Cape Times

A festival of the factual

Fascinatin­g documentar­ies to be screened in and around Cape Town and Johannesbu­rg


IF YOU were around in the 1960s in the Mother City, you may remember the Catacombs nightclub. But then maybe not. The club, in what was the “red light” district of Cape Town, at the bottom end of Bree Street, attracted the “sugar girls”, the sailors, people across the colour line, gay men and women, and transsexua­ls.

Astonishin­gly, at the height of apartheid, anything seemed to go in this exotic underworld of a place. Billy Monk was the bouncer but also an astute and highly perceptive photograph­er, who captured many of the scenes of the secret world of the women of easy virtue, the seamen and also of a joy that seemed to have no bounds.

As the curator of his remarkable legacy of work, film-maker Craig Cameron-Mackintosh has crafted a documentar­y film titled Billy Monk: A Shot in the Dark that offers an engaging portrait of what went on at the club.

It’s just one of a host of fascinatin­g doccies that are being screened at the 21st Encounters Documentar­y Festival, showing in and around Cape Town and Johannesbu­rg, until June 16.

Using only archival photograph­s and fabulously composed contempora­ry interviews, CameronMac­kintosh provides a fascinatin­g portrait of Monk, bringing together the key characters of his compelling story. Watching it, it’s amazing to think that, at a time when apartheid forbade the mixing of different races, Monk’s pictures of love, desire and intimacy, across the colour bar, existed in stark contrast to the official order put in place by the then National Party government.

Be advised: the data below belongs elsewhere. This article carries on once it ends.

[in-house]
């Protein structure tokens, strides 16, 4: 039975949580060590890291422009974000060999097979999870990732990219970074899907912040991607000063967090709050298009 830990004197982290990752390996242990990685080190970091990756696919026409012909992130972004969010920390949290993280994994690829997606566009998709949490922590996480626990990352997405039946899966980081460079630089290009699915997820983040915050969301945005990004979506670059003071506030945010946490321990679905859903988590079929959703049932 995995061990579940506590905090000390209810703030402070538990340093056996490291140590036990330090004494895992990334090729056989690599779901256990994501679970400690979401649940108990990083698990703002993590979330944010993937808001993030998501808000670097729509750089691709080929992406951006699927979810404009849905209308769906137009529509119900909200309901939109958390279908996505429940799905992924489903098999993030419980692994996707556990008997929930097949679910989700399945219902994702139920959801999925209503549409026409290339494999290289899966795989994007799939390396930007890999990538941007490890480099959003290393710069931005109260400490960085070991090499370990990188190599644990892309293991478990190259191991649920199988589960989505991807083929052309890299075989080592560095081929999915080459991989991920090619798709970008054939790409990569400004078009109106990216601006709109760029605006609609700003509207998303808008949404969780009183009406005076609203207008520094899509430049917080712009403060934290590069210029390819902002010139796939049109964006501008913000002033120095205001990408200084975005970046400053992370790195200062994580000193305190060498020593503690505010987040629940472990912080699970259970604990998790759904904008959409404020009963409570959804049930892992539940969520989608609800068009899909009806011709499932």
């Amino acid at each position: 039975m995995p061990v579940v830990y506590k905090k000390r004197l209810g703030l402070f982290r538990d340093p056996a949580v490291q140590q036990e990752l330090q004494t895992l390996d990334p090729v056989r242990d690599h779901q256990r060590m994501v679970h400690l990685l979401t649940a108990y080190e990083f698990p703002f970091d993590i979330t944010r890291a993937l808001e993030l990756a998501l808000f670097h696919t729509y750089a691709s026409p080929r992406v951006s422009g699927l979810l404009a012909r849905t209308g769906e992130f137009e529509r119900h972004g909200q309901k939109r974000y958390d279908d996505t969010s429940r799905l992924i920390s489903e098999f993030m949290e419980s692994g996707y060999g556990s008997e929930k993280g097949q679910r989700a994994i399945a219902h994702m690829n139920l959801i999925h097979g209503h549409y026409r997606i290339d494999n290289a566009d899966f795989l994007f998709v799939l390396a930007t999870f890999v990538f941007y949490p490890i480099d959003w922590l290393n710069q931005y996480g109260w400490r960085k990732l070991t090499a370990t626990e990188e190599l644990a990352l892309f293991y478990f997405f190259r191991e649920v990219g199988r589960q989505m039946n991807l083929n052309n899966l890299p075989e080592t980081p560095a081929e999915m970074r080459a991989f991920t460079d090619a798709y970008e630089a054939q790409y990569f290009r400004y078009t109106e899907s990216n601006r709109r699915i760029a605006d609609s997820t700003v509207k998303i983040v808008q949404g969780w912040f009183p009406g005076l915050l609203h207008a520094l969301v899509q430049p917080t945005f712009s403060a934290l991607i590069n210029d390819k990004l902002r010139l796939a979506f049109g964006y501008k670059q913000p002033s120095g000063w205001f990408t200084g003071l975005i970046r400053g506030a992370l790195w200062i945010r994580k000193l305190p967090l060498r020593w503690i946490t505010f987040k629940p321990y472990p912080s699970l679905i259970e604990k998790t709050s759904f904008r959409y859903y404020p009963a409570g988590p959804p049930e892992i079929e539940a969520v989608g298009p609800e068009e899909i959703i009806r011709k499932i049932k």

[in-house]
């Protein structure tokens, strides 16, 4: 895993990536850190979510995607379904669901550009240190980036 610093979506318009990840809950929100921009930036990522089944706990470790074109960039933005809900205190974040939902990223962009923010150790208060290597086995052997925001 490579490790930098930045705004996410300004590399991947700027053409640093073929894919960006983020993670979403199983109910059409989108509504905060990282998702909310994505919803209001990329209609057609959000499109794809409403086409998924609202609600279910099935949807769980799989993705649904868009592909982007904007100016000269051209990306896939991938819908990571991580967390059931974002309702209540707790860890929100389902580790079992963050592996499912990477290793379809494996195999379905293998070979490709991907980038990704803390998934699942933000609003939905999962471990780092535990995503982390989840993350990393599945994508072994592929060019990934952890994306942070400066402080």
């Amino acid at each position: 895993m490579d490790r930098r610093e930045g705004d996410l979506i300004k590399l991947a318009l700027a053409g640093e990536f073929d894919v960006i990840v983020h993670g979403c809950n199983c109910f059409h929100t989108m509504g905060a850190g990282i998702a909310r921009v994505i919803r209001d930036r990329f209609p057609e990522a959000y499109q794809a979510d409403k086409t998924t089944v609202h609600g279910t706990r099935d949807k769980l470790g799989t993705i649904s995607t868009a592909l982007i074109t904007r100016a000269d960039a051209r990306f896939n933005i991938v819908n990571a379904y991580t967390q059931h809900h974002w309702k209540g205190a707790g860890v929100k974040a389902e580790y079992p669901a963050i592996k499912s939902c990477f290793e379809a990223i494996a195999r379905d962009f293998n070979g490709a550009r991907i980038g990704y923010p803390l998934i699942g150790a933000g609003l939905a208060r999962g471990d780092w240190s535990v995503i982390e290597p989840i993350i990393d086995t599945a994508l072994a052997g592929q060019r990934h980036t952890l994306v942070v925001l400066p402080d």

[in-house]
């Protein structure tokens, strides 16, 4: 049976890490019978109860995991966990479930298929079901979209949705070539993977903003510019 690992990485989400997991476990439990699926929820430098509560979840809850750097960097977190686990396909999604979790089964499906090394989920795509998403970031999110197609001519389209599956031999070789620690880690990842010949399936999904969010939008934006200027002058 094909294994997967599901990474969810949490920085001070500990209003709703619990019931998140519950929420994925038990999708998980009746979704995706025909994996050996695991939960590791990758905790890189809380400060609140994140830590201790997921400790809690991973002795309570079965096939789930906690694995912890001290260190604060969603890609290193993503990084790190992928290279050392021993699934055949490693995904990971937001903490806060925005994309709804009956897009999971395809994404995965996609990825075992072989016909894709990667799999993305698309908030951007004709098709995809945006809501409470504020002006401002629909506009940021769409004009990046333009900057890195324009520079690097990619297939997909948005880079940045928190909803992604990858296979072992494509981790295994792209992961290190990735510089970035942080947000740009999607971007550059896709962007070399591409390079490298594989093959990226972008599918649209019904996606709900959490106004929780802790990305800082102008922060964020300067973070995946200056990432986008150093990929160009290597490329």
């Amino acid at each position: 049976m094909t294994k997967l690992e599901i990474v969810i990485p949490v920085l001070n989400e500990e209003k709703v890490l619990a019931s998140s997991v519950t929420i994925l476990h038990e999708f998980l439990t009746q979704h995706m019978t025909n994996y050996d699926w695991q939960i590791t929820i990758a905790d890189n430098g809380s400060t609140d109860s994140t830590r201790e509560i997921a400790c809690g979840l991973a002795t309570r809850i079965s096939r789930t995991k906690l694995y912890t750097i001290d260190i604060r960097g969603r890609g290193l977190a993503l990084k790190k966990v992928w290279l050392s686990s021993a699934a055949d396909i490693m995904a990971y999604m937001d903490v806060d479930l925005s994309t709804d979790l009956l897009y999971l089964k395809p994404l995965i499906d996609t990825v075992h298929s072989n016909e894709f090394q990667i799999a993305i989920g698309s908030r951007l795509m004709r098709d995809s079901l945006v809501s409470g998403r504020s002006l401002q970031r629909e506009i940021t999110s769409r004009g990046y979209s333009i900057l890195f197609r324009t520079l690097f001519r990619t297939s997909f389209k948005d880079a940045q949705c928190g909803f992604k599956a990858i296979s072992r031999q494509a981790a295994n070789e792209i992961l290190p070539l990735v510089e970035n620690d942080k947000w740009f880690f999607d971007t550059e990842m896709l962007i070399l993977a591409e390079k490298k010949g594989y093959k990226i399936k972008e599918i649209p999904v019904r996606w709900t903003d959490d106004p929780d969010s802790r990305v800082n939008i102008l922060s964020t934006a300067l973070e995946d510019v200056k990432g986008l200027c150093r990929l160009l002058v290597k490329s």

Through painstakin­g work of identifyin­g faces of some who frequented the club, along with some of those who entertaine­d the habitues, the director managed to get hold of some of the coloured jazz players and a singer.

Zelda Benjamin, today 78, was one of the crooners, who took the mic and sang in the evenings. CameronMac­kintosh says that she lived in District Six and was forcibly removed. Willie van Blumenstei­n performed there and so did Gary Kriel, a bassist and, still going strong, is Maurice Gawronsky, who’s on the drums every Sunday at the Winchester Mansions’ Sunday jazz brunches.

Cameron-Mackintosh says an enormous part of the process of putting the documentar­y together was the research from the footage.

As an artist, writer and first-time film-maker, his doccie Billy Monk

– Shot in the Dark certainly pays homage to the late Monk and his extraordin­arily evocative black and white photograph­s, in what is an intimate and stylised snapshot of a bygone era.

The film screens at the Labia, on June 9, at 5.30pm, with a question and answer session, and again at the Labia, on June 12, at 8.30pm.

Among the many other films to look out for is OR Tambo: The Jewel in our Crown, produced by son Dali Tambo.

This wide-ranging documentar­y, about the life of the much revered ANC leader, blends a wealth of archival footage with interviews of contempora­ry key political figures.

It follows Tambo from his early experience­s at Fort Hare University to his role as president of the ANC in exile, eventually setting up the negotiatio­ns in Lusaka for a free South Africa.

While his personal life is delved into, particular­ly his enduring relationsh­ip with his wife Adelaide, the key focus is on the “architect of our freedom”.

Zulu Return Space: Theatre of Survival, The Silence of Others The

 ??  ?? TWO friends at Catacombs, February 6, 1968.
TWO friends at Catacombs, February 6, 1968.

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